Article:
Thoughts on "Improving the Utilization of µop Caches..."

By: Paul A. Clayton (paaronclayton.delete@this.gmail.com), October 14, 2020 11:11 am
Room: Moderated Discussions
I did learn a few things from reading "Improving the Utilization of Micro-operation
Caches in x86 Processors" (Jagadish B. Kotra and John Kalamatianos, 2020, PDF). I had read before that µop cache entries typically terminated at a naturally aligned boundary in the Icache, either the cache line or a smaller naturally aligned boundary. I was not aware that (large) immediates were placed in a separate section of the µop cache line. (Special handling makes sense since large immediates are used in a minority of µops. I suspect the authors were unaware of Heidi Pan's heads-and-tails proposal, which is highly reminiscent of the fill toward the middle presented for µop cache lines, especially since they do not present this as a compression mechansim — avoiding huge fixed-size µops with 64-bit immediate fields that are rarely used.)

I was also not aware that entries terminated at a predicted taken branch. I would have guessed an entry would extend at least to the last full instruction in a fetch chunk. (Conceivably one could even pack the raw partial instruction into an entry, but the extra complexity of handling the different storage — undecoded instruction data would have to be sent backward in the pipeline to the decoder — might not be justified by the small benefit of limited prefetching of a sometimes followed branch fall-through path or a function return.)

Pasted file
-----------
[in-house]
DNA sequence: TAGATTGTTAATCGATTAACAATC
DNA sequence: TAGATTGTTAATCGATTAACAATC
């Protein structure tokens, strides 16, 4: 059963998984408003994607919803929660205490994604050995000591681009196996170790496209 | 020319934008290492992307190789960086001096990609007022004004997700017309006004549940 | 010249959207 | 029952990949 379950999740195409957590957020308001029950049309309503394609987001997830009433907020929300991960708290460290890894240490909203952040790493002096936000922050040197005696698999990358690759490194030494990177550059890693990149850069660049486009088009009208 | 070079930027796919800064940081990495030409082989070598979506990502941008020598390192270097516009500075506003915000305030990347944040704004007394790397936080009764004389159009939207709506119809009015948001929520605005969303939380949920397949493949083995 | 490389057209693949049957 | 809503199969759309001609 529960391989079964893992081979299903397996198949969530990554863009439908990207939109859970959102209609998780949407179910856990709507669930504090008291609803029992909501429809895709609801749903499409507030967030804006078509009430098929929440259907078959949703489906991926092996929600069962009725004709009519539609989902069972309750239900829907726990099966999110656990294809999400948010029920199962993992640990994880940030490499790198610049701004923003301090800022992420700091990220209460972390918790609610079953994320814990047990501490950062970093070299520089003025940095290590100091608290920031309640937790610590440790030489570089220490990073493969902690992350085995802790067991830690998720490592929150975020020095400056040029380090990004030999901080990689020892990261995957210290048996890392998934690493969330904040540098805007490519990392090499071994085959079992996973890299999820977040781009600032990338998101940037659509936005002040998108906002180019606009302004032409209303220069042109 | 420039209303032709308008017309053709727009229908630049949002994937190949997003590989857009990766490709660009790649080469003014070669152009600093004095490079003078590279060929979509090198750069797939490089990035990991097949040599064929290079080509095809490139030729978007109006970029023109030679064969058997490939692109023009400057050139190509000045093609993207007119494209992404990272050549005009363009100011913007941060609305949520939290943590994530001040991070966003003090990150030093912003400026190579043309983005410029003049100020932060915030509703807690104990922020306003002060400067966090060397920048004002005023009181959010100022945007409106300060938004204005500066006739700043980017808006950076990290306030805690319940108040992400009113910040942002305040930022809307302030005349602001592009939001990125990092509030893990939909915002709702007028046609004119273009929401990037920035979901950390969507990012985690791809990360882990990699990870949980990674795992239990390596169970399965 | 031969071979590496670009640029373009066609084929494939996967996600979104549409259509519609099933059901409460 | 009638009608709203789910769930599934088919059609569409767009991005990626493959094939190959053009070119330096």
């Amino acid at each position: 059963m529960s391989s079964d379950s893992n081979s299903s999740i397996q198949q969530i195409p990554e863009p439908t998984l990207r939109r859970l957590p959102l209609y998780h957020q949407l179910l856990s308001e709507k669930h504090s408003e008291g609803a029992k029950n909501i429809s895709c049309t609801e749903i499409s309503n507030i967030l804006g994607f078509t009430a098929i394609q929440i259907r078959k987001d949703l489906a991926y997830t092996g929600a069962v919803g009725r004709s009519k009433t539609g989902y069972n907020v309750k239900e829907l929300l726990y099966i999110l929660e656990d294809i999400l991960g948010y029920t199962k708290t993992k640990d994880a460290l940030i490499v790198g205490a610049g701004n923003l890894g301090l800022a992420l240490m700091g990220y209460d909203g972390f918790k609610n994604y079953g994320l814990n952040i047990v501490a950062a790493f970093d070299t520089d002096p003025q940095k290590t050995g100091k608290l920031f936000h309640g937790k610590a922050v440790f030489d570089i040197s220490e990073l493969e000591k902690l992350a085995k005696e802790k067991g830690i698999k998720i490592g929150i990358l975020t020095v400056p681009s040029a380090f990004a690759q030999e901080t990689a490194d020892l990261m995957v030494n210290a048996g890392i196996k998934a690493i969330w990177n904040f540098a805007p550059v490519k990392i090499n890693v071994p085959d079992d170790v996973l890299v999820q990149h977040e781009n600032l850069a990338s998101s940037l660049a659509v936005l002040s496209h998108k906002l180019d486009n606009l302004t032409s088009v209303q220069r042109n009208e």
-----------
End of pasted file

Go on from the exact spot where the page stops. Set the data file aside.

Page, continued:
(I vaguely recall one of David Kanter's articles indicating that multiple ways were filled to supply extra capacity for a µop cache entry. Glancing at Agner Fog's description of Sandy Bridge's µop cache, it does not match well with the paper's design.)

It is not clear if the example sizes of uops (56 bits) and µop cache lines (64 bytes) were typical. With large immediates removed, I would have guessed µops would be smaller (though obviously such depends on how much decoding one allows after the µop cache and other factors). I would also have guessed that line size would not be a power of two bytes. With 7-byte µops and 4-byte immediate chunks, 64-byte lines would always have wasted storage (though this does not mean that such is necessarily less efficient is does draw the question); AMD or Intel could surely afford to spend a little design effort to save a few percent of µop cache area.

(I would also have guessed that larger immediates would be extended from the µop internal immediate field. 16-bit immediate chunks — one internal to the µop and zero to three external — would not add much complexity and potentially increase effective storage. This might be implemented and the paper does mention that standard code compression techniques could be applied to a µop cache.)